Attorney General Has a Second Date with Congress Attorney General Alberto Gonzales testifies Tuesday morning before the Senate Judiciary Committee on Capitol Hill. In April, Gonzales' performance before that committee was panned, but he managed to keep his job. Some question the value of a follow-up hearing.
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Attorney General Has a Second Date with Congress

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Attorney General Has a Second Date with Congress


Attorney General Has a Second Date with Congress

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Even as the White House fights to maintain support for the war, other parts of the administration are under pressure. That is especially true of Attorney General Alberto Gonzales. He faces more questions before a Senate committee today. Lawmakers have questioned the firing of U.S. attorneys and the surveillance of Americans. So far, Gonzales has rejected demands that he quit, but his critics are not leaving, either.

Here's NPR's Ari Shapiro.

Unidentified Female: (unintelligible)

ARI SHAPIRO: For weeks that have turned into months, these protesters from a group Code Pink have shown up on Mondays and Fridays here in front of the Justice Department to protest and call on Attorney General Alberto Gonzales to resign.

(Soundbite of song, "Kiss Him Goodbye")

Ms. LIZ HOURICAN (Protestor, Code Pink): (Singing) Na, na, na, na, Alberto, resign.

SHAPIRO: Liz Hourican has been coming here for three months.

You clearly want him to resign. Realistically speaking, do you think he'll resign?

Ms. HOURICAN: Realistically, I don't imagine he will resign.

SHAPIRO: This is an undeniably weird situation. Back in April, Gonzales had a hearing before the Senate Judiciary Committee. And most people said his job depended on his performance. But everyone except the president panned his performance, and Gonzales kept his job.

So here we are, three months later, going into another hearing where Gonzales is expected to perform, more or less, the same way he did the last time. Only today, nobody believes his job is at stake.

Republican lobbyist Ed Rogers is not particularly impressed with the attorney general, but he doesn't think there's any point in Congress holding this hearing, either.

Mr. ED ROGERS (Republican Lobbyist): Nobody thinks this is consequential. Nobody thinks the attorney general's job is on the line. So it's just kind of going to be more of the same, and the Democrats and their sympathizers will have more to snicker about, but nothing will come of it.

SHAPIRO: So why have the hearing at all? Vermont Democrat Patrick Leahy is chairman of the Senate Judiciary Committee.

Senator PATRICK LEAHY (Democrat, Vermont; Chairman, Senate Judiciary Committee): I think that I would not be doing my duty if I didn't get to the bottom of it and hopefully point out enough so that the next attorney general, whoever he or she might be, will never make these mistakes again.

SHAPIRO: Leahy criticized Gonzales after the last hearing for repeatedly answering questions with I don't know, and, I don't remember.

Sen. LEAHY: His credibility is almost nil here at the Capitol. So what I've done, I sent him a series of questions in advance. He's had plenty of time to look them over. There'll be no excuse to say I don't know, I don't remember.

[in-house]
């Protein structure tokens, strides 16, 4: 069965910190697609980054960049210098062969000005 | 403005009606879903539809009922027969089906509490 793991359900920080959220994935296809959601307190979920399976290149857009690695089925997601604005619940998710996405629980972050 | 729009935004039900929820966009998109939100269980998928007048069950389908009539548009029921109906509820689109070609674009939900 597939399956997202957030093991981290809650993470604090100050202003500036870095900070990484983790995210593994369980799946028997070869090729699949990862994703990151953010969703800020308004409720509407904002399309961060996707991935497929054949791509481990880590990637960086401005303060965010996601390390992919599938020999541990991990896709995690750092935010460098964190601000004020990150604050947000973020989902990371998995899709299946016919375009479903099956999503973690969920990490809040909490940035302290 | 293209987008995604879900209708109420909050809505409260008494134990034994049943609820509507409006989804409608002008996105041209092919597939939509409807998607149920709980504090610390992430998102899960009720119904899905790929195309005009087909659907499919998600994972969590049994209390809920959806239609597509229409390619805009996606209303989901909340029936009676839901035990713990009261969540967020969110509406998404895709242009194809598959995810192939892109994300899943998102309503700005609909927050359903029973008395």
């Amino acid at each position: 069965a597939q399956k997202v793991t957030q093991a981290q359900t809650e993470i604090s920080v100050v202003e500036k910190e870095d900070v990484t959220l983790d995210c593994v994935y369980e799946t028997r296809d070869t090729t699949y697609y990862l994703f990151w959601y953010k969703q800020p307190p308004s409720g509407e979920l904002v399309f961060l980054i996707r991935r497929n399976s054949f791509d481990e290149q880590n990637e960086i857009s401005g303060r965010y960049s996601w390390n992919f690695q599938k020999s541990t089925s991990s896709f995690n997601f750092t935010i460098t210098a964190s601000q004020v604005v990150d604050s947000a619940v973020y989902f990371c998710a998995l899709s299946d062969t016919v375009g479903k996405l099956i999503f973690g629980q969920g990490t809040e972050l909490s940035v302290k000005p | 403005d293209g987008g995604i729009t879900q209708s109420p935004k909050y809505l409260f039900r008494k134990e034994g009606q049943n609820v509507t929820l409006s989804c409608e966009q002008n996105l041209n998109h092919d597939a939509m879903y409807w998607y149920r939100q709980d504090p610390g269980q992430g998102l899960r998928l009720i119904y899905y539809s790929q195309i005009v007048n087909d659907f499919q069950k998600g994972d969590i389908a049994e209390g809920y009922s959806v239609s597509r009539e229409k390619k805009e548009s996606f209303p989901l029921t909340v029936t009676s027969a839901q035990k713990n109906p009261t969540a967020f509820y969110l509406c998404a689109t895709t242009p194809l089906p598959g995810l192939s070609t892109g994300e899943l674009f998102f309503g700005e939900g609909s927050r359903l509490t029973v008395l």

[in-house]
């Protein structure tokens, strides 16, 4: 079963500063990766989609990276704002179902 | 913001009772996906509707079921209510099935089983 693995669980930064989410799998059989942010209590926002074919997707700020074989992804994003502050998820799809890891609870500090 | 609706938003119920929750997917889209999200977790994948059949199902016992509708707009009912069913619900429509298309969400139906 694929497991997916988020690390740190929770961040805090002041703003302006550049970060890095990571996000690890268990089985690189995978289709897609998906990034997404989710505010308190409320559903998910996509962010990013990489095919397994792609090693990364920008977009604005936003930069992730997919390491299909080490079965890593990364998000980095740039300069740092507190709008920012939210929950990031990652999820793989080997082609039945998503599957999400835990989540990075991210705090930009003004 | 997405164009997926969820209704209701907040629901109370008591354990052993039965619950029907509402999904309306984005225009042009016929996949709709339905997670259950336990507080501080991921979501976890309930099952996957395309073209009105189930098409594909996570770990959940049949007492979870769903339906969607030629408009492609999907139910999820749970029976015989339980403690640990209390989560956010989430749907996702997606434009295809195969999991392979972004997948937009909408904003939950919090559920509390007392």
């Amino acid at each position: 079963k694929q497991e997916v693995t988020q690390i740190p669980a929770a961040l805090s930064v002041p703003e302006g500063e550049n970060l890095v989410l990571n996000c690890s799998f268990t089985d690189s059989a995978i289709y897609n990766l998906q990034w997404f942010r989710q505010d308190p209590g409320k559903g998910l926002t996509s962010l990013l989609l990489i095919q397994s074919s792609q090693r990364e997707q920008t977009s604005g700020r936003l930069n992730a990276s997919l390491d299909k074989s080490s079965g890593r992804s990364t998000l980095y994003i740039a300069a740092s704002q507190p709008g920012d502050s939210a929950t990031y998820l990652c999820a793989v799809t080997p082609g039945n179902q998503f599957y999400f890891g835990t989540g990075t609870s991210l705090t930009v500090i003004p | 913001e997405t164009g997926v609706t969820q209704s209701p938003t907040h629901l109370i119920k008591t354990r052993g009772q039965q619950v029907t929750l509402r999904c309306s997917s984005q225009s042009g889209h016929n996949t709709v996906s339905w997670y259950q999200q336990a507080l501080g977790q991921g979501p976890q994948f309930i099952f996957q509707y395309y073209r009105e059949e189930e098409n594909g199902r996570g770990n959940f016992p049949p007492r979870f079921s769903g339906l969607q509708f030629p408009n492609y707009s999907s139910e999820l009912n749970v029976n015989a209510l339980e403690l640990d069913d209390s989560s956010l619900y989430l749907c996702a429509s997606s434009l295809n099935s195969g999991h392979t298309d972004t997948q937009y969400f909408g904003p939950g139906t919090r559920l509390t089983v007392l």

SHAPIRO: But isn't this sort of like that old quote that the definition of insanity is doing the same thing over and over and expecting a different result?

Sen. LEAHY: Well, I don't know whether I caught that, but this is a case of trying to get the answers. And I hope that he'd take the opportunity to begin to repair the damage by answering questions of both Republicans and Democrats.

SHAPIRO: This hearing brings a whole new set of questions from the last one. The contradictions are enough to make your eyes cross. First Gonzales told senators…

Attorney General ALBERTO GONZALES (U.S. Department of Justice): I haven't talked to witnesses…

SHAPIRO: …about the U.S. attorney firings.

But then his counsel, Monica Goodling, said…

Ms. MONICA GOODLING (Former Senior Counsel, U.S. Department of Justice): He laid out for me his general recollection…

SHAPIRO: …about the U.S. attorney firings.

Senators will ask about that. And then there's the domestic spying issue. Gonzales once said he didn't know of any major dispute within the Justice Department over the domestic spying program. But then former Deputy Attorney General James Comey said there was a big dispute over it, so big that a bunch of the Justice Department's leaders considered resigning. It was a confrontation at Attorney General John Ashcroft's hospital bed, and according to Comey, Gonzales was the man at the White House who did the confronting.

Harvard law professor David Barron says even if Gonzales can't sort out these contradictions, there's still value in holding the hearing.

Professor DAVID BARRON (Law, Harvard University): If you have very serious questions about the rule of law and the confidence in the department, and the president simply disregards them, for no one to continue pushing and to make that clear that a certain standard is expected of the department would, I think, be a very serious loss for the country.

SHAPIRO: The Justice Department yesterday released a 25-page written opening statement for Gonzales. It does not address the questions Senator Leahy sent last week. But Gonzales does say he plans to remain attorney general, to, in his words, reinforce public confidence in the department.

Ari Shapiro, NPR News, Washington.

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